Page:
On February 21, 1989, WFS representative, Vance Wingfield of Ft. Worth, Texas placed the first stitch in the 1607 tapestry depicting England’s establishment of the first permanent colony in the new world. The ceremony was in Bideford, Devon is for one of the eventual 23 canvas embroidery panels each 11 feet wide and four feet high.
Tom Mor, an English artist is the originator of the tapestry that visually shows the story of England’s attemps to colonize Newfoundland, Bermuda and America between 1583 and 1642. The tapestry program was begun in 1976 and is being embroidered by teams of dedicated volunteers in Devon and Dorset. The final home for the complete work is as yet undecided, but completed panels can be seen in Plymouth.
When all are completed, they will be joined together and form a panorama 253 feet in length which is longer than the Bayeaux and over twice the area. The Bayeaux tapestry is an embroidery on canvas, using the Oblique Gobelin Stitch. The tapestry is designed in a strip cartoon form. According to Tom Mor, this simple format is one that children can understand most readily and relate to the history they have or will study.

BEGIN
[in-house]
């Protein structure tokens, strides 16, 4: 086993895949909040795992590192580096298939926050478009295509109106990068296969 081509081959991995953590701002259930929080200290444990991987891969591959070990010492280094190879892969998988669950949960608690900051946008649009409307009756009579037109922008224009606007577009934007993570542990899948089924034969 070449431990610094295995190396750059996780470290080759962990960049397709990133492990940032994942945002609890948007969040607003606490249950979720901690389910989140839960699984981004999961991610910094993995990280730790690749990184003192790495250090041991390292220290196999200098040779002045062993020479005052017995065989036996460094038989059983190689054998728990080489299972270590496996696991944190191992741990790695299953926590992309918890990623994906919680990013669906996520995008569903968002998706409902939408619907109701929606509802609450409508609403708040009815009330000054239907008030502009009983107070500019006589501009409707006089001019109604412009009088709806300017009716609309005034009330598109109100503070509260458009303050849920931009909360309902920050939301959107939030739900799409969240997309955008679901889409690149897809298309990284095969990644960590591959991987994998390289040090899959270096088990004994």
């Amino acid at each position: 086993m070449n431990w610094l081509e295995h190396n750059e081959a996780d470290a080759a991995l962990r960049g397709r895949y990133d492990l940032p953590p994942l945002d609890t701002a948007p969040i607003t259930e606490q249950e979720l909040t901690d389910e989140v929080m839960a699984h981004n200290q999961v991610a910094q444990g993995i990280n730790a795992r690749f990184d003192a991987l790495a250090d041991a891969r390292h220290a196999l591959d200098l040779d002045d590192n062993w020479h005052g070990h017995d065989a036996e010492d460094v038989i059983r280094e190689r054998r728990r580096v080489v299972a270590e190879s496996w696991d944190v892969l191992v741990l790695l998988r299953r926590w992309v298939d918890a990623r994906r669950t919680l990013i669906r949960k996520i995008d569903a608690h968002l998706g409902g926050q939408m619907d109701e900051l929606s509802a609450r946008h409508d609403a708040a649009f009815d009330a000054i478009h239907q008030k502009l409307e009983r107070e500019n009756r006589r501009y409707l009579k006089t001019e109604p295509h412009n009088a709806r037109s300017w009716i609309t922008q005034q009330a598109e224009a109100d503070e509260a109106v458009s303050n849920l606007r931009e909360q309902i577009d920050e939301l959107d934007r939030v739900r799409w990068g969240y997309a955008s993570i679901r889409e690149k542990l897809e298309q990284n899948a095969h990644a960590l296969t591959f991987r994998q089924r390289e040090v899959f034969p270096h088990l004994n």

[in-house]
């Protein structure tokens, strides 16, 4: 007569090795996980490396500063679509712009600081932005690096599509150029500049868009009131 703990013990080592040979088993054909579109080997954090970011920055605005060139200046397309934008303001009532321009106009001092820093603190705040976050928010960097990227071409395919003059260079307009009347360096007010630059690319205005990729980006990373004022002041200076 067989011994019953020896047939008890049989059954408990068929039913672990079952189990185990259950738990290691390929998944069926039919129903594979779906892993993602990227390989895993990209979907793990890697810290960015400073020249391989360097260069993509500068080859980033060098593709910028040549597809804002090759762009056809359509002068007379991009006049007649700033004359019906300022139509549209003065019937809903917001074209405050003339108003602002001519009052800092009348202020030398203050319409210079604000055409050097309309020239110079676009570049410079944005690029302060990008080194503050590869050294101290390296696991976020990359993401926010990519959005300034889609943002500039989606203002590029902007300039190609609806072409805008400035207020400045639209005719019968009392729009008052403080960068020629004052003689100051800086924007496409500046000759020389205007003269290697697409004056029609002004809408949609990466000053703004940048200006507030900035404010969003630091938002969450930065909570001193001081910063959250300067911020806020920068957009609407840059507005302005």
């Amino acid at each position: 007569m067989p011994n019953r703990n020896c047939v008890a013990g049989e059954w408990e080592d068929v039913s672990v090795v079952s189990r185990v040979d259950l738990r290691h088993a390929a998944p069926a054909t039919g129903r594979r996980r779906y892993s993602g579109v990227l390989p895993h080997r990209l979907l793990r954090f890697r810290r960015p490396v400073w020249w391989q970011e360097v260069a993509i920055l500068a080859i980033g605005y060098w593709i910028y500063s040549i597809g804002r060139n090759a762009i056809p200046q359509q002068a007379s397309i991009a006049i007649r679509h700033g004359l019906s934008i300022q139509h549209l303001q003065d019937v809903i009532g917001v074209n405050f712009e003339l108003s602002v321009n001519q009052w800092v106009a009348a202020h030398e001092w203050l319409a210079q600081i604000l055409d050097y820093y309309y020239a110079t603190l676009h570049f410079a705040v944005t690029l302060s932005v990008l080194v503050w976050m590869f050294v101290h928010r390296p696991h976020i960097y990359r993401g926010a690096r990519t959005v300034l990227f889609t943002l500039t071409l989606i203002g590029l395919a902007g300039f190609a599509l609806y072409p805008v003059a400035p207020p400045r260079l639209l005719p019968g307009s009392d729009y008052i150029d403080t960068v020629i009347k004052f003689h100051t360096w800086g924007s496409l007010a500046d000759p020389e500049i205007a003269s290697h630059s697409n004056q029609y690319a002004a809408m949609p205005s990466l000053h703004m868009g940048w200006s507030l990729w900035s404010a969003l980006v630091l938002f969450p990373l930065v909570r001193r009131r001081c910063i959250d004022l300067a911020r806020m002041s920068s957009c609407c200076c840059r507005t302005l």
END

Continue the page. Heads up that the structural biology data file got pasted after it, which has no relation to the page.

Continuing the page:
Vance volunteered to make the trip to England principally to represent the WFS and Wingfield name since the first president of the colony was Captain Edward Maria Wingfield. The Wingfield coat of arms is on the tapestry and this is where the first stitch was made in the midst of photographs and TV cameras. Vance made a short speech and then read a message from Wilsie Wingfield Carr, president of the Wingfield Family Society.
The New World Tapestry was for a time the largest stitched embroidery in the world, larger than the Bayeux Tapestry. It depicts English colonisation attempts in Newfoundland, North America, the Guyanas and Bermuda between the years 1583 and 1642, when the English Civil War began.
Work began on the tapestry in 1980 and continued for twenty years. The tapestry’s home was the British Empire and Commonwealth Museum in the original 1840s terminal station designed by Brunel near the modern Bristol Temple Meads railway station in central Bristol, England. This museum has now closed and the collections are cared for by Bristol Museums, Galleries & Archives. The tapestry and the rest of the collections are in storage.